So you’re going to teach William Wordsworth’s Lucy Poems, five poems written between 1798 and 1801 which focus on the speaker’s love for an idealized young woman who meets an untimely death. Whether it’s the first or hundredth time you’ve guided students through these poems, we’ve provided some teaching tips to help ensure that the experience is rewarding for everyone, including you. Studying the Lucy Poems will expose your students to key elements of Romanticism, as well as themes of beauty, nature, and death. This guide highlights the most salient aspects of the text before you begin teaching.
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Facts at a Glance
- Publication Date: 1800–1815
- Approximate Word Count: 650
- Author: William Wordsworth
- Country of Origin: England
- Genre: Poetry
- Literary Period: Romanticism
- Conflict: Nature vs. Society, Person vs. Nature
- Narration: First-Person
- Setting: Pastoral England
- Literary Devices: Ballad Form
- Mood: Melancholy, Elegiac
Texts that Go Well with Wordsworth's Lucy Poems
“Annabel Lee,” by Edgar Allan Poe. Poe, like Wordsworth, uses the ballad form to tell the story of a beloved woman who is stolen away by an early death. What characteristics do Annabel and Lucy share, and how are they different? Whose anguish is more compelling, Wordsworth’s or Poe’s?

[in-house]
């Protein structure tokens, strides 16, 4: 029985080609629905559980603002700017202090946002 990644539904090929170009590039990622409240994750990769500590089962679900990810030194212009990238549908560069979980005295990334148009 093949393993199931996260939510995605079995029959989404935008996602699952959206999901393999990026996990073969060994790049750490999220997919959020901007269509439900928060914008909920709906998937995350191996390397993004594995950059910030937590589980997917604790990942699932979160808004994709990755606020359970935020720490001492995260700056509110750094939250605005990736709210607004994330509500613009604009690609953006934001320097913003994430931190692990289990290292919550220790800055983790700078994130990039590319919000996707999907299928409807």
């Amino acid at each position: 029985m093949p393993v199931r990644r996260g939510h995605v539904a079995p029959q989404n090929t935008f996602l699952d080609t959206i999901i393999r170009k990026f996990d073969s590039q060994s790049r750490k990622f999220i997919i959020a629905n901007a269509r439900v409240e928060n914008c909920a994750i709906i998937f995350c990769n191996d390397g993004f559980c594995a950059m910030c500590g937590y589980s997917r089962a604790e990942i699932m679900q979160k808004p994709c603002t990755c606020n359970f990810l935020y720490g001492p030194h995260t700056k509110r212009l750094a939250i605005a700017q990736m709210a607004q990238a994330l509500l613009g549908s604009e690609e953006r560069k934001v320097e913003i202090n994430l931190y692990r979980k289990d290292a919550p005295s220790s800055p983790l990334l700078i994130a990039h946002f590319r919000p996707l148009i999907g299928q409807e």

“Barbara Allen,” a traditional Scottish ballad. This poem is one of the most famous examples of the folk ballad form. Contrasting it with the Lucy poems illustrates how Wordsworth combines a popular verse form with more sophisticated, nuanced content.
The preface to Lyrical Ballads , by Wordsworth. The preface spells out what Wordsworth was hoping to achieve with his poetry, and in doing so it expresses many of the fundamental principles of...
(The entire section is 437 words.)